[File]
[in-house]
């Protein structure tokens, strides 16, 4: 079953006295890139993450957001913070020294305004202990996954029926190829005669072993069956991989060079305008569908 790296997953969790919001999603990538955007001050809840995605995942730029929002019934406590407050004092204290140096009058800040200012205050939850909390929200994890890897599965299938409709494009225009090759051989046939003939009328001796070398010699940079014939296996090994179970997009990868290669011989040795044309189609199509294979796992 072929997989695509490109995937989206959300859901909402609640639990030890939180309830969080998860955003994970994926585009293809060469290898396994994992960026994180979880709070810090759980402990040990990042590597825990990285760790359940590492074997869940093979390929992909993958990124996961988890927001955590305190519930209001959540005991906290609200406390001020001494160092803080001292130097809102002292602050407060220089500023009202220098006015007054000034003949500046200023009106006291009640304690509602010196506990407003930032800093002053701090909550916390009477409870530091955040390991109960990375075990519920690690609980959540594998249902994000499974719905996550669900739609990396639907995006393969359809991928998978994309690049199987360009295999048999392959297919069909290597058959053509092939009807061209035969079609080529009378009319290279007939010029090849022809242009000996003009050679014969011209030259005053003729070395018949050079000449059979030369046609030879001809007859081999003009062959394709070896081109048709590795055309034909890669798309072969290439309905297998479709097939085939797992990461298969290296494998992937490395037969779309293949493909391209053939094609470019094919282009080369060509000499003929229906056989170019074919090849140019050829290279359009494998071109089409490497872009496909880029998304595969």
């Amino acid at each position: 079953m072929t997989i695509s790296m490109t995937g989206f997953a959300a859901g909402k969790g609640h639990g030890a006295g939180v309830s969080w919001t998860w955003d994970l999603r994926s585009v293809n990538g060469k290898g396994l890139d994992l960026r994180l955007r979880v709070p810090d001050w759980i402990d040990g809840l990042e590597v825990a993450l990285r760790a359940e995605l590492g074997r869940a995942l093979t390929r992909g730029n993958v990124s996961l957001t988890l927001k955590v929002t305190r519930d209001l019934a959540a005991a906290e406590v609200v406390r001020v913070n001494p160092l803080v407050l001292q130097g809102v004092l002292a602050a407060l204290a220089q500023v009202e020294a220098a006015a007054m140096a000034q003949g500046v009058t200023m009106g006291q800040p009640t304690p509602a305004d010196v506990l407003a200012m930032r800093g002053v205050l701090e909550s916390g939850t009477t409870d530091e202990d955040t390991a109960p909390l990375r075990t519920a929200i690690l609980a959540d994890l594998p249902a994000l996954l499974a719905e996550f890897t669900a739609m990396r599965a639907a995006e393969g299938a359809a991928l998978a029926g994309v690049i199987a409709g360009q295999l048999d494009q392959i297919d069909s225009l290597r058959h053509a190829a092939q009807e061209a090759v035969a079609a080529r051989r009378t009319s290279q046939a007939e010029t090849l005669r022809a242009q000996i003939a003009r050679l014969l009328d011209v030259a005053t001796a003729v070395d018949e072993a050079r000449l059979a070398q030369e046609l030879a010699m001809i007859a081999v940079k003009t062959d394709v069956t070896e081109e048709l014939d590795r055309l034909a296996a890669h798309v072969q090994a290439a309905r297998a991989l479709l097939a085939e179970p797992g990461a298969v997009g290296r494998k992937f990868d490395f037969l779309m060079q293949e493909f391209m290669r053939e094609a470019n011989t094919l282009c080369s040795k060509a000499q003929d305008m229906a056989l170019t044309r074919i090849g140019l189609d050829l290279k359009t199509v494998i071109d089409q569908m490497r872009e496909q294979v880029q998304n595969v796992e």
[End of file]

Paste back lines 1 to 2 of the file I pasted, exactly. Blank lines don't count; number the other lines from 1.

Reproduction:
[in-house]
């Protein structure tokens, strides 16, 4: 079953006295890139993450957001913070020294305004202990996954029926190829005669072993069956991989060079305008569908 790296997953969790919001999603990538955007001050809840995605995942730029929002019934406590407050004092204290140096009058800040200012205050939850909390929200994890890897599965299938409709494009225009090759051989046939003939009328001796070398010699940079014939296996090994179970997009990868290669011989040795044309189609199509294979796992 072929997989695509490109995937989206959300859901909402609640639990030890939180309830969080998860955003994970994926585009293809060469290898396994994992960026994180979880709070810090759980402990040990990042590597825990990285760790359940590492074997869940093979390929992909993958990124996961988890927001955590305190519930209001959540005991906290609200406390001020001494160092803080001292130097809102002292602050407060220089500023009202220098006015007054000034003949500046200023009106006291009640304690509602010196506990407003930032800093002053701090909550916390009477409870530091955040390991109960990375075990519920690690609980959540594998249902994000499974719905996550669900739609990396639907995006393969359809991928998978994309690049199987360009295999048999392959297919069909290597058959053509092939009807061209035969079609080529009378009319290279007939010029090849022809242009000996003009050679014969011209030259005053003729070395018949050079000449059979030369046609030879001809007859081999003009062959394709070896081109048709590795055309034909890669798309072969290439309905297998479709097939085939797992990461298969290296494998992937490395037969779309293949493909391209053939094609470019094919282009080369060509000499003929229906056989170019074919090849140019050829290279359009494998071109089409490497872009496909880029998304595969």